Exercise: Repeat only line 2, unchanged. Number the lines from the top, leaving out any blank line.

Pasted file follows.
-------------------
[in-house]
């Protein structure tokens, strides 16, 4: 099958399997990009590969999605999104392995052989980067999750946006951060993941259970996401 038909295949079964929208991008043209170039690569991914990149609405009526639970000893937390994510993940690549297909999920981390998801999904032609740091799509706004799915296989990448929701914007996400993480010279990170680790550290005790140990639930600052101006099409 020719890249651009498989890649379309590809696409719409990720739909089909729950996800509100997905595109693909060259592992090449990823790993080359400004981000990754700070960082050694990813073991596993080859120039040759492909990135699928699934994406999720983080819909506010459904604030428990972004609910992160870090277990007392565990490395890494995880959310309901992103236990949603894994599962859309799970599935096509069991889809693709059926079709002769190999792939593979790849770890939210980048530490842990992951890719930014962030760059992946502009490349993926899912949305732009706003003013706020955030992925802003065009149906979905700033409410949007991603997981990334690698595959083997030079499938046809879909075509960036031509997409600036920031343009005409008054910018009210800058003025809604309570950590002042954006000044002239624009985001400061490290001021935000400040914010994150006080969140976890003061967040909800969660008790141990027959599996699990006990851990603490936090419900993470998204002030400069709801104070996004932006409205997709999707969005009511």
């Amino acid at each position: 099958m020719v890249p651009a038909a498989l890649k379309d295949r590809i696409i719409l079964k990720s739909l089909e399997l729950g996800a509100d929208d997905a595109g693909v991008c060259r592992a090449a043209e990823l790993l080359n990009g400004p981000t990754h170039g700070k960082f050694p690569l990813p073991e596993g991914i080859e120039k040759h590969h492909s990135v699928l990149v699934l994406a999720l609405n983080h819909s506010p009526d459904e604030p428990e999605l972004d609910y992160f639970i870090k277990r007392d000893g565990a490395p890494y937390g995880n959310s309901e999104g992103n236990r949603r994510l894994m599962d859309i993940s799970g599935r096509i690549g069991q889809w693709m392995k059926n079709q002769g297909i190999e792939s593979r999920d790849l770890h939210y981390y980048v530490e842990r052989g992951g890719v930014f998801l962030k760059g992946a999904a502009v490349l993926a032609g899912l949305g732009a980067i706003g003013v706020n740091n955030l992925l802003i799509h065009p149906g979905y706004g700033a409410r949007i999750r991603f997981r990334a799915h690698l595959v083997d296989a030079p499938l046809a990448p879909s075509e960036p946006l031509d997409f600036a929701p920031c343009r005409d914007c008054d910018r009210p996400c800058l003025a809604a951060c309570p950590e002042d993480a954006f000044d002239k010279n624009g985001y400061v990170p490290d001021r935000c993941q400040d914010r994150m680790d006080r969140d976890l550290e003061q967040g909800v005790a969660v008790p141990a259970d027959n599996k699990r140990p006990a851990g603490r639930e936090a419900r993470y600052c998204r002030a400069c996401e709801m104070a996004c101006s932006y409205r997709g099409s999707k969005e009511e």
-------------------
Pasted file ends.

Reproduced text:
């Protein structure tokens, strides 16, 4: 099958399997990009590969999605999104392995052989980067999750946006951060993941259970996401 038909295949079964929208991008043209170039690569991914990149609405009526639970000893937390994510993940690549297909999920981390998801999904032609740091799509706004799915296989990448929701914007996400993480010279990170680790550290005790140990639930600052101006099409 020719890249651009498989890649379309590809696409719409990720739909089909729950996800509100997905595109693909060259592992090449990823790993080359400004981000990754700070960082050694990813073991596993080859120039040759492909990135699928699934994406999720983080819909506010459904604030428990972004609910992160870090277990007392565990490395890494995880959310309901992103236990949603894994599962859309799970599935096509069991889809693709059926079709002769190999792939593979790849770890939210980048530490842990992951890719930014962030760059992946502009490349993926899912949305732009706003003013706020955030992925802003065009149906979905700033409410949007991603997981990334690698595959083997030079499938046809879909075509960036031509997409600036920031343009005409008054910018009210800058003025809604309570950590002042954006000044002239624009985001400061490290001021935000400040914010994150006080969140976890003061967040909800969660008790141990027959599996699990006990851990603490936090419900993470998204002030400069709801104070996004932006409205997709999707969005009511």